The Reception of Amerindian-European History in Canadian Historical Science and its Impact on National Reconciliation by Aonymous

The Reception of Amerindian-European History in Canadian Historical Science and its Impact on…


Kobo ebook | June 2, 2005

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Seminar paper from the year 2004 in the subject American Studies - Culture and Applied Geography, grade: 1,0, University of Bremen, language: English, abstract: [...] A hint to answer this important question gives us the literature about historical injustice. The basic assumption of this literature is that unresolved historical injustice often continues to effect the present day and that a process of societal reconciliation must take place in addition to political attempts to remedy social inequalities. This seems to be highly relevant for the situation of the native-majority relations in Canada, because this relation is undoubtedly marked by the historical injustice committed against the Native Peoples. The assumptions put forward in this essay are that the work of social historians is of great importance to prepare the grounds for such reconciliation processes and, moreover, that their work mirrors the ability of a society to confront itself with its own history. This is where historiography comes in: their presentation of the historic facts is the basis of how a society constructs its own history. Without a thorough historical examination of the historical injustice, this injustice will not exist in the minds of the population and therefore cannot even enter the discourse. Historians' work serves as the starting point for a societal awareness which will ideally lead to the reconciliation or even compensation of the historical injustice done to Canada's Native Peoples. From this follows the structure of this essay: I will firstly discuss some theoretical core ideas about historical injustice and shortly present the historical setting for the empirical analysis. The following empirical part encompasses an examination of Canadian historian writings about the Native Peoples. More specifically, I will compare older literature from the late 1960s with more recent literature, from the late 1980s onwards, to examine whether the presentation of native Canadians in historical writing has changed and to discuss the extent to which this literature contributes to reconciliation.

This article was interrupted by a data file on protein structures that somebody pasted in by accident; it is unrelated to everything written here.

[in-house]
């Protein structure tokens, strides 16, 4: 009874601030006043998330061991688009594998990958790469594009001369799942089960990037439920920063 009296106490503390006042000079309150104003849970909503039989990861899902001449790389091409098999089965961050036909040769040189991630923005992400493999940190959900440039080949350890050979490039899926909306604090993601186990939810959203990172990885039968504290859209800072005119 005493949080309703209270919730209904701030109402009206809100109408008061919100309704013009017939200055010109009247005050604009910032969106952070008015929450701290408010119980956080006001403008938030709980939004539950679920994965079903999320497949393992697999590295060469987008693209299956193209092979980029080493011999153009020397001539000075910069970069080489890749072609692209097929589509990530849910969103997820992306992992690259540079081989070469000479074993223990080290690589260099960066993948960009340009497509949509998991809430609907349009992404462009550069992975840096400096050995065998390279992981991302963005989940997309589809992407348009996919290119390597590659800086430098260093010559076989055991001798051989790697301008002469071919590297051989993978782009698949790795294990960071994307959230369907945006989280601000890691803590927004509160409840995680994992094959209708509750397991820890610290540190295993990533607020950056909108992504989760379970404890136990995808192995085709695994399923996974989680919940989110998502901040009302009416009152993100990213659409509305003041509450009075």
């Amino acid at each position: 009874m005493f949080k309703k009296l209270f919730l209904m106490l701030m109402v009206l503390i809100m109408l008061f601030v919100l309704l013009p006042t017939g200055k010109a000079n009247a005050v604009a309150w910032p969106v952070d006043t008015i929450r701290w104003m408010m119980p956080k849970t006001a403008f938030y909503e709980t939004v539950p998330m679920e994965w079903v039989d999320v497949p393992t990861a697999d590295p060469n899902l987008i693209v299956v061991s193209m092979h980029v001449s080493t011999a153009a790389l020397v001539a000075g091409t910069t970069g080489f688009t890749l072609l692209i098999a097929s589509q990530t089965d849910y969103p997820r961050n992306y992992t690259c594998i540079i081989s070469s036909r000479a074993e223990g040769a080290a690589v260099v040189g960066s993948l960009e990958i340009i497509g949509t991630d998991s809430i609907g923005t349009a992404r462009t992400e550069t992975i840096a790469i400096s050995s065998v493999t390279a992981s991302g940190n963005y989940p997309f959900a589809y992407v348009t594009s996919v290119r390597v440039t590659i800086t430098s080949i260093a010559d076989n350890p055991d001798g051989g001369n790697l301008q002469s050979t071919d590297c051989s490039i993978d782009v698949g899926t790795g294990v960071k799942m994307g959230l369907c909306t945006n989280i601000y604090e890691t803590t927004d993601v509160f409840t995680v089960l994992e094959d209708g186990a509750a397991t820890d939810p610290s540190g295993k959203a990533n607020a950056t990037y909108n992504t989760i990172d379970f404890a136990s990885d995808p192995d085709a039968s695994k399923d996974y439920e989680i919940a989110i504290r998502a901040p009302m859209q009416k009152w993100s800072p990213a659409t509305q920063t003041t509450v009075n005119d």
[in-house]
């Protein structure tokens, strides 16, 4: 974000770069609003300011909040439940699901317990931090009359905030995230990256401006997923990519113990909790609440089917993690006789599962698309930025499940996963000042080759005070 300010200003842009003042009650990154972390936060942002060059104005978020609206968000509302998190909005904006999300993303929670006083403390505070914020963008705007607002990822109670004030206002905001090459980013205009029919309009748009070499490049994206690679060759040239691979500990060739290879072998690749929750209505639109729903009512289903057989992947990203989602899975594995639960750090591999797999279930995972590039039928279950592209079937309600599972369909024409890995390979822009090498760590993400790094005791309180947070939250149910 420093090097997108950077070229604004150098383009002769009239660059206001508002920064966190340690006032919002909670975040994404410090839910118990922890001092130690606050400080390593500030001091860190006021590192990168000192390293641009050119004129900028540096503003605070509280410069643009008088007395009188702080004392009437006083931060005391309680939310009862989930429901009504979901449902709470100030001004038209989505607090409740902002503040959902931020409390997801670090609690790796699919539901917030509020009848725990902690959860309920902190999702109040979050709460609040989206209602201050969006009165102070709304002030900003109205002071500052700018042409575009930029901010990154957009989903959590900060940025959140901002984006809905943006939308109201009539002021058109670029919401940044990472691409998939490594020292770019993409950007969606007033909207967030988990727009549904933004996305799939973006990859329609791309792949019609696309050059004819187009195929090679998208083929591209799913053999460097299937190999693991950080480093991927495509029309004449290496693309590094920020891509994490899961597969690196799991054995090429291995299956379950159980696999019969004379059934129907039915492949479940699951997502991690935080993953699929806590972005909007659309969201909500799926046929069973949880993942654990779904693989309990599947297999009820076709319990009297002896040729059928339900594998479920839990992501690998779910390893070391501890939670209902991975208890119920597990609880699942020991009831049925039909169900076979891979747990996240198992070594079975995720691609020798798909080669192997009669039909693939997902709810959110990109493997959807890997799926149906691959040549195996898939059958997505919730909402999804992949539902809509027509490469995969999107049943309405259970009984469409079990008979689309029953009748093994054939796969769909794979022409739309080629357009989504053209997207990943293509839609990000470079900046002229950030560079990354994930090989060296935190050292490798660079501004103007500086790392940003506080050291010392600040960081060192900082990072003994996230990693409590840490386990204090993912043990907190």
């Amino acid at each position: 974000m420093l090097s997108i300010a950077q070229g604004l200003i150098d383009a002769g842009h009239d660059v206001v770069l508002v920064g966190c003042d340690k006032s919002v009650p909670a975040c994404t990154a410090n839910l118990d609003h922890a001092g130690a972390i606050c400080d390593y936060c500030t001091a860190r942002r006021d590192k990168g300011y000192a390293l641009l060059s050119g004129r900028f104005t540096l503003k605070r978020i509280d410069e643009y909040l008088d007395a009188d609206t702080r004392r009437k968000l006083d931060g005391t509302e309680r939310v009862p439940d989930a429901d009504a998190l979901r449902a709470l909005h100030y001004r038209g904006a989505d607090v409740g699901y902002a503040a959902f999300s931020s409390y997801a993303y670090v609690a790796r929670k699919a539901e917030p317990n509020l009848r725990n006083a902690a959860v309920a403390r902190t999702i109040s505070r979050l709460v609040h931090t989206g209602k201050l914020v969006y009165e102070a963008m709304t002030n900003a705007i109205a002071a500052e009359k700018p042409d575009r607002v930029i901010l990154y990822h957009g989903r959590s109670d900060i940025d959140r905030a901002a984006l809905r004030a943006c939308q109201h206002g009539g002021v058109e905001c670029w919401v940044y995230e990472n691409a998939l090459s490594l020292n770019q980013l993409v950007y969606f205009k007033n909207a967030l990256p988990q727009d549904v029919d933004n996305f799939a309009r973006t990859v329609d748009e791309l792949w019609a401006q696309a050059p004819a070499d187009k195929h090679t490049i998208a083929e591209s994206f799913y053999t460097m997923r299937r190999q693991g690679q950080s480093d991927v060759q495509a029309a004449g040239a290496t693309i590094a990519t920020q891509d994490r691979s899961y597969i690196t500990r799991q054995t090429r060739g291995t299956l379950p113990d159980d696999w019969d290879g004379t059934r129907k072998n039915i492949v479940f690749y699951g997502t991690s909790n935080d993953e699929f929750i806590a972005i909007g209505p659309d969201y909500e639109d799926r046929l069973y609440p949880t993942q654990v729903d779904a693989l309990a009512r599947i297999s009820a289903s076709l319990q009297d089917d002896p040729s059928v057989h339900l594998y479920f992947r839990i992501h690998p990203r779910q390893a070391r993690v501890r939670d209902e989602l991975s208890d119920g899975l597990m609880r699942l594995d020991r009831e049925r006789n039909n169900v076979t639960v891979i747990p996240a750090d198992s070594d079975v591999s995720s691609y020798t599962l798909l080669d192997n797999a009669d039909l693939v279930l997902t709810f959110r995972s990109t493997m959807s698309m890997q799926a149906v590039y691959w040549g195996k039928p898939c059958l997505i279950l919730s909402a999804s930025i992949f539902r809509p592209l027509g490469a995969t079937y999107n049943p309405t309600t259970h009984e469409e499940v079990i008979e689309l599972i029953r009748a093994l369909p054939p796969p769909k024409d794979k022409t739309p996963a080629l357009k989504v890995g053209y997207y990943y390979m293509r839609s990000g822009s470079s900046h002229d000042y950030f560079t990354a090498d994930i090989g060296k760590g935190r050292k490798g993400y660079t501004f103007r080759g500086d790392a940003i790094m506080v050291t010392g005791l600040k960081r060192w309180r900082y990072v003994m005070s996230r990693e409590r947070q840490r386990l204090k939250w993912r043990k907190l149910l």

Title:The Reception of Amerindian-European History in Canadian Historical Science and its Impact on…Format:Kobo ebookPublished:June 2, 2005Publisher:GRIN PublishingLanguage:English

The following ISBNs are associated with this title:

ISBN - 10:363838327X

ISBN - 13:9783638383271

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